Canoga Farrier Supply, located in Chatsworth in the San Fernando Valley, caters to farriers, trimmers, blacksmiths, as well as horse owners. The store prides itself on excellent customer service, and it carries a large selection of products from all major suppliers including Kerckhaert, Mustad, St. Croix, EDSS, Grand Circuit, Nordic Forge, and Vettec, to name a few. If by chance Canoga Farrier Supply does not stock something that a customer needs, the team will do its best to get it. The retail store is conveniently located minutes off the 118 freeway, and if you can’t make it to the store, they’ll make a prompt delivery. Call the shop or place your order through its website, canogafarriersupply.com, and they’ll make every effort to ship in-stock items the same day. Store hours are Monday through Friday, 8 a.m. to 5 p.m. Contact them with any questions by phone or email: email@example.com.
What is YOUR favorite horse story shared with your mom?
These heartfelt memories between moms and daughters are being reprinted from the California Horsetrader archives this issue to celebrate Mother’s Day, Sunday, May 8.
Keeping the pony dry…
I’m the mother, but I think I’ll share our story. I was 29, and my daughter, Elishia, was 7 when we first got into horses — and we got her first pony. He was a Shetland Pinto, about 11.1 hands (good thing my daughter was very small). We named him Oreo since he was black and white. We were new to horses, and this was our first small ranch. It was a stormy and rainy night after it had rained all day. We only had partial covers, so Oreo was soaking wet. I felt so badly because my daughter was feeling so bad about her pony. So, thinking I was doing a good thing for Oreo and my daughter, I brought little Oreo into my living room, in front of the fireplace.
Friday, April 22nd – Ingalls Park
7 pm – Extreme Ranch Rodeo
5:30 pm – Gates Open, Children 3 and under free!
Come out and see all our vendors!
Looking to escape from everything BUT horses? Here's a guide of prospects for you
Dude Ranchers Association
Western * Adventure * Vacation
Whether you are looking to get your family to unplug and reconnect or to challenge and revive your body, spirit and mind in breathtaking off-the-beaten path locales, an all-inclusive dude ranch is the perfect vacation destination – paired with thrilling adventures, opportunities to recharge and a chance to explore the “Wild West.” Think horses, hats, hospitality, heritage, honesty and heart. And that’s just the beginning.
As the original all-inclusive vacation, dude ranches offer value and numerous advantages over other all-inclusive vacation options including no planning once you arrive, flexibility to customize your itinerary, and no additional costs once you arrive to your destination. Guest ranches also offer a wide variety of activities. From horseback riding and hiking, to zip- lining and archery, to swimming and yoga, a dude ranch vacation guarantees a memorable experience and memories that will last a lifetime.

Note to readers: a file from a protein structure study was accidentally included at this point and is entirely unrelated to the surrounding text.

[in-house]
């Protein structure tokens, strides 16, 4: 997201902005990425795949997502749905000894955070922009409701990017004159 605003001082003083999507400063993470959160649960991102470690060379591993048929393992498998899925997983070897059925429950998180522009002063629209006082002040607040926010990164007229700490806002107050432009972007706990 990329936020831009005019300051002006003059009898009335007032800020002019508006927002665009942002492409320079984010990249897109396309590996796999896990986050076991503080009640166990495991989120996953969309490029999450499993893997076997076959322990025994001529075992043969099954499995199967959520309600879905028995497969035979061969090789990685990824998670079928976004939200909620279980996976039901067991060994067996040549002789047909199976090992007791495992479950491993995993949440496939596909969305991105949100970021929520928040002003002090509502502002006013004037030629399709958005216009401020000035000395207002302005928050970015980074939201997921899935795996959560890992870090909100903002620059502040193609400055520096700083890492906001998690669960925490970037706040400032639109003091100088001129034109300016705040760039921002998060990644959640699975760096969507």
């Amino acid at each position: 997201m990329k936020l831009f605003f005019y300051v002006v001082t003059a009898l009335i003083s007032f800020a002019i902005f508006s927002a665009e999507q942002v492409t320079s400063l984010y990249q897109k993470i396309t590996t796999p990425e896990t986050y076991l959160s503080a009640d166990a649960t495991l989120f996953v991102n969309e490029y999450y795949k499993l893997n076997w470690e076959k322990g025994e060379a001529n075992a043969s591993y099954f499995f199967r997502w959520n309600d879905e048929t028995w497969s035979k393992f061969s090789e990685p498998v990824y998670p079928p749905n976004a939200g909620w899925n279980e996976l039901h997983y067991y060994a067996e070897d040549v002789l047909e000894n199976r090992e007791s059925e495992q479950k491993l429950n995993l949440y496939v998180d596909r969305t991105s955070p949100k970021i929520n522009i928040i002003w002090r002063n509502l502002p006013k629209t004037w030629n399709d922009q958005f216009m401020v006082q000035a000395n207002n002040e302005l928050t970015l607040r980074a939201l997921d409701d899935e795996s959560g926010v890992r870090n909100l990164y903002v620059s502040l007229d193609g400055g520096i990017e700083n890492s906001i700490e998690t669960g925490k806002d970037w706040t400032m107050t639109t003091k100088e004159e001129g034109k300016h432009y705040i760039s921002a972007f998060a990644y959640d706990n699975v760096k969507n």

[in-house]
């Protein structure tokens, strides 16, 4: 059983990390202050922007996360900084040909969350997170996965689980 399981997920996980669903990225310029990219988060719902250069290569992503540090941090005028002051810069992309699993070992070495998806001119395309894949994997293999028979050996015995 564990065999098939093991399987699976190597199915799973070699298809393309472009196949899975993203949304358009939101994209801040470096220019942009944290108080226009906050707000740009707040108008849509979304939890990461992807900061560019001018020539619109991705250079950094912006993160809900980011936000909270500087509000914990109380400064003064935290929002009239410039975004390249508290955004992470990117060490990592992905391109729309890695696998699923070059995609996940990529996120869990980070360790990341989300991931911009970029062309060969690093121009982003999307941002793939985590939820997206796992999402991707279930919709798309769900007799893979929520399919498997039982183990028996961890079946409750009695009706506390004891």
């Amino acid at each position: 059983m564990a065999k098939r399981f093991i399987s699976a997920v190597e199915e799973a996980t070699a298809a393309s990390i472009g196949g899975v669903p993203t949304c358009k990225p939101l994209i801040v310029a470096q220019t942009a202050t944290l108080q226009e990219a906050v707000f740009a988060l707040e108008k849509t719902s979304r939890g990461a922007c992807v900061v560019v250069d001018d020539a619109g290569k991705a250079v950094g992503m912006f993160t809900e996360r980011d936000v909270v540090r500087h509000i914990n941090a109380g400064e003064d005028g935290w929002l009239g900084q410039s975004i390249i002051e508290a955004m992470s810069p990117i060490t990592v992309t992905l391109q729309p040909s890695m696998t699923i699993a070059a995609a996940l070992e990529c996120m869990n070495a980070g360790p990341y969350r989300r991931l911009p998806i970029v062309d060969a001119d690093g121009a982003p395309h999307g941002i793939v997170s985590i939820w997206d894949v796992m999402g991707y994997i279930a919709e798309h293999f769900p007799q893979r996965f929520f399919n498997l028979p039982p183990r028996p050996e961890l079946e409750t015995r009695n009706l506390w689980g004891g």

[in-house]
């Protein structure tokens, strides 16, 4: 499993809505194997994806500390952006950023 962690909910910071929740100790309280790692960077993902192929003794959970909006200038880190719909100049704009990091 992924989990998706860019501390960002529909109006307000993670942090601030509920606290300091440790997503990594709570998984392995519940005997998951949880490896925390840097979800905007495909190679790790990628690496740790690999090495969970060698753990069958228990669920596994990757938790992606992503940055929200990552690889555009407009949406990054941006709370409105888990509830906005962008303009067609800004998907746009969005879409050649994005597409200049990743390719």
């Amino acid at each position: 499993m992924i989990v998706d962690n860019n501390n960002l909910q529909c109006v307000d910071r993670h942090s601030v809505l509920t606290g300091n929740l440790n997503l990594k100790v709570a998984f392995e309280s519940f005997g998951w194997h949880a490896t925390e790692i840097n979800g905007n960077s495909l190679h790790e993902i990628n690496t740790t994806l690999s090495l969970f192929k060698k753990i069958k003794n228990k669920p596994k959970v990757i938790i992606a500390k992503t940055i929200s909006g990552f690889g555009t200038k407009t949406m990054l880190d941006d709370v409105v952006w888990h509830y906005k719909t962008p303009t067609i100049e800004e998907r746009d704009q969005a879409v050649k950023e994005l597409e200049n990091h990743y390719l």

The Dude Ranchers’ Association (DRA) represents a broad spectrum of 100+ guest ranches across the U.S. (two are located in Canada), ranging from rustic, no-frills working ranches to luxury resort-style ranches offering five-star cuisine and spa treatments. Dude ranches are located in some of the most scenic, pristine areas in the country, from valleys complete with untouched Rocky Mountain backdrops to desert sunsets across the Southwest. The DRA takes great pride in the quality and standards it requires its ranches to uphold. Find out more at www.duderanch.org
Since a formal launch of Western Dressage with the WDAA in 2010, it has flourished
As an Olympic year revs up interest in Steffen Peters and Legolas 92 as a U.S. Gold Medal hope in dressage this summer in Brazil, there is another force revving up in California, too, with a lower profile.
Western trainers have long been using dressage techniques that enhance communication with their horses, but since 2010, the Western Dressage Association of America (WDAA) has provided a structure and consistency that that has spawned growth. And, since the California Western Dressage Association (CAWDA) started in 2012, interest and participation has grown widely in the Golden State.
Passionate professionals like these are go-to sources for those looking to learn about this popular sport
California Western Dressage Association
Western Dressage discipline is a melding of training methods. Classical Dressage brings the techniques of master European horsemen, techniques that are hundreds of years old and based upon principles which encourage cadence, balance, and carriage. It is technical and it is precise, a rigorous discipline for horse and rider. It is also an art. Western Horsemanship has been practiced on the ranches of the American West since the 1700s and even earlier through the traditions of the Spanish vaqueros. The subsequent advances in Western Horsemanship begun by the Dorrance Brothers and practiced by a new generation of horsemen and women opened the door to the mind of the horse, encouraging patience and understanding. The concept of “lightness” and subtle cues grew from its acceptance. They found that the result was good for both horse and rider.